Retirement from practice doesn’t necessarily mean a departure from medicine itself. Indeed, 43% of those in the Medscape survey who said they planned to quit also said they wanted to stay involved in the field in some capacity.

Not surprisingly, most of the physicians who say they plan to leave their practices are older doctors. Nearly 45% of doctors across all specialties are older than age 55, data from a 2020 AAMC report found, leading researchers to conclude that more than 2 out of every 5 doctors who are actively practicing will be over 65 in the next 10 years.

Researchers at the University of Minnesota analyzed Medicare claims data before the pandemic began and in the months following the spread of COVID-19. Aside from a large spike in interruptions in claims during April 2020, rates of claims interruptions were pretty much the same during the pandemic as they were before COVID took hold. Physicians age 55 and up had the largest increases in stopping Medicare filings altogether, the researchers reported. 

Ultimately, we don’t really know if more doctors quit medicine during the pandemic than in earlier years. All we have are context clues — and those even paint a confusing picture.

What’s Ailing Medicine?

For Etz and many other experts who study the pitfalls of the healthcare industry, doctors may be seeking retirement because of how the pandemic has chipped away at the patient–doctor relationship.

“What keeps [doctors] going is their connection with their patients. When that’s destroyed or damaged, that’s when they lose their resilience and they can’t sustain their practice,” Etz says.

For Price, the patient–doctor relationship was further injured by many patients’ attitudes towards COVID, and the skepticism they brought into doctors’ offices.

“The pandemic added a dimension we’ve never seen before as physicians and that was the dimension of patients refusing to help us make things better,” Price said. “We found a big part of the population refusing to do something as simple as wear a mask or get vaccinated. And I think that was a feeling that physicians have never had before that they weren’t working with the community to help everyone get better.”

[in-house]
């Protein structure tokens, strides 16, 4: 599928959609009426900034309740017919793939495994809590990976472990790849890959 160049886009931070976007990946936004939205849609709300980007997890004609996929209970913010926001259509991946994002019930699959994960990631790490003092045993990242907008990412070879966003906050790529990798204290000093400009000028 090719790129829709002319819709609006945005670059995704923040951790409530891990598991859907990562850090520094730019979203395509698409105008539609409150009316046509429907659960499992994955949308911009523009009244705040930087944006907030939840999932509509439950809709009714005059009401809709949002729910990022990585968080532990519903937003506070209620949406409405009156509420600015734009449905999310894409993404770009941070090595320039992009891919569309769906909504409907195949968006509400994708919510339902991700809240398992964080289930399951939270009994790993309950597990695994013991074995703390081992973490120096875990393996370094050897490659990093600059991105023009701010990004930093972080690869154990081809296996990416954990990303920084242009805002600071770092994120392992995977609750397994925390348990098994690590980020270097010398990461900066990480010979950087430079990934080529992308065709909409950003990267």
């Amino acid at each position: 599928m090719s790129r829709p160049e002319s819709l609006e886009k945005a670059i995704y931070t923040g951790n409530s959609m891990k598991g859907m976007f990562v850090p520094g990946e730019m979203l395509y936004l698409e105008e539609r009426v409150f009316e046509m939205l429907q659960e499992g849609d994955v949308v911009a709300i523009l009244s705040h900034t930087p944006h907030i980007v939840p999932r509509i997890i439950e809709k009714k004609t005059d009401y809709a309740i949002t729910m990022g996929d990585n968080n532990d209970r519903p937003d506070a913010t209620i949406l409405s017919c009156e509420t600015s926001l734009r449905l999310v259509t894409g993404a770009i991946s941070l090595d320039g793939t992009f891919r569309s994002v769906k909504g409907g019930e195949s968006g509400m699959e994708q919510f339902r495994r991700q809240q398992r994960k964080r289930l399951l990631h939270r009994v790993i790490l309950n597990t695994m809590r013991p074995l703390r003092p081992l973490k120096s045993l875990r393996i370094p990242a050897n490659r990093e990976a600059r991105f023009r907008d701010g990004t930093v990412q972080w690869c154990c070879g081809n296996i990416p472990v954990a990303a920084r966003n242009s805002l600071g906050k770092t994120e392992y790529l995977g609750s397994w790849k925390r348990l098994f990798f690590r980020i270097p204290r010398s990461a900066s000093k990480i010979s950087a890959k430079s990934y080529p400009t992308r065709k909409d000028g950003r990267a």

Much of the talk of early retirement may be a cry for help — or wishful thinking — from doctors who have spent years losing touch with patient care, says Denise Brown, MD, the chief strategy officer for Vituity , a national physician staffing firm.

According to Brown, doctors generally don’t feel like their work is that rewarding anymore. The burdens of electronic health records, working as an employee, fighting with insurance companies, and other factors have weakened many doctors’ emotional connection with patients and their profession. And then the pandemic hit.

When pondering their futures, “Some [doctors] just make it a knee-jerk reaction and say, ‘I’m going to retire,’ ” Brown added.

Ironically, Brown said, physicians may feel like victims but a sizable share of their problems today are of their own making.

“In the early 2000s especially, a lot of physicians relinquished their license to act. They threw up their hands and said, ‘I guess I work for Blue Cross now.’ Very few people were like, ‘No, I’m not going to do that.’ So some of what we’re seeing today is the fruit of the poison tree,” Brown explained. “Now is the time for physicians to take the reins back, to bring a little more sensibility to what we do.”